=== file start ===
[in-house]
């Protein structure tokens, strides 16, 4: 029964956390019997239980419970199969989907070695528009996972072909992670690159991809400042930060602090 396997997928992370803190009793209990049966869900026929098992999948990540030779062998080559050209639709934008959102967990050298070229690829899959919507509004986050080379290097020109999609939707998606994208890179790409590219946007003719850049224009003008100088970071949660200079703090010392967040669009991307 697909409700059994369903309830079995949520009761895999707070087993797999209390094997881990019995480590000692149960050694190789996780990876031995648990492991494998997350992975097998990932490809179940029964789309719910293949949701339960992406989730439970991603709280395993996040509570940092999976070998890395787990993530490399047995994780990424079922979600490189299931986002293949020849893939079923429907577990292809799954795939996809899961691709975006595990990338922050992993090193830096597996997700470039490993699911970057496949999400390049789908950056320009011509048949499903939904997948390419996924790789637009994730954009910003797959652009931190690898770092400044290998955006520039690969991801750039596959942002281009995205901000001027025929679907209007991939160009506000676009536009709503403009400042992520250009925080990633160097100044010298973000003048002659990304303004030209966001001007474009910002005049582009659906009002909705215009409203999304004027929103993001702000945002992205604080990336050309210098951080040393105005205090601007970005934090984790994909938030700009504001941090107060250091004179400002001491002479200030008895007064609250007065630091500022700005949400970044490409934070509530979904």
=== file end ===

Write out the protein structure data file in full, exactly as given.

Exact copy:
[in-house]
């Protein structure tokens, strides 16, 4: 029964956390019997239980419970199969989907070695528009996972072909992670690159991809400042930060602090 396997997928992370803190009793209990049966869900026929098992999948990540030779062998080559050209639709934008959102967990050298070229690829899959919507509004986050080379290097020109999609939707998606994208890179790409590219946007003719850049224009003008100088970071949660200079703090010392967040669009991307 697909409700059994369903309830079995949520009761895999707070087993797999209390094997881990019995480590000692149960050694190789996780990876031995648990492991494998997350992975097998990932490809179940029964789309719910293949949701339960992406989730439970991603709280395993996040509570940092999976070998890395787990993530490399047995994780990424079922979600490189299931986002293949020849893939079923429907577990292809799954795939996809899961691709975006595990990338922050992993090193830096597996997700470039490993699911970057496949999400390049789908950056320009011509048949499903939904997948390419996924790789637009994730954009910003797959652009931190690898770092400044290998955006520039690969991801750039596959942002281009995205901000001027025929679907209007991939160009506000676009536009709503403009400042992520250009925080990633160097100044010298973000003048002659990304303004030209966001001007474009910002005049582009659906009002909705215009409203999304004027929103993001702000945002992205604080990336050309210098951080040393105005205090601007970005934090984790994909938030700009504001941090107060250091004179400002001491002479200030008895007064609250007065630091500022700005949400970044490409934070509530979904």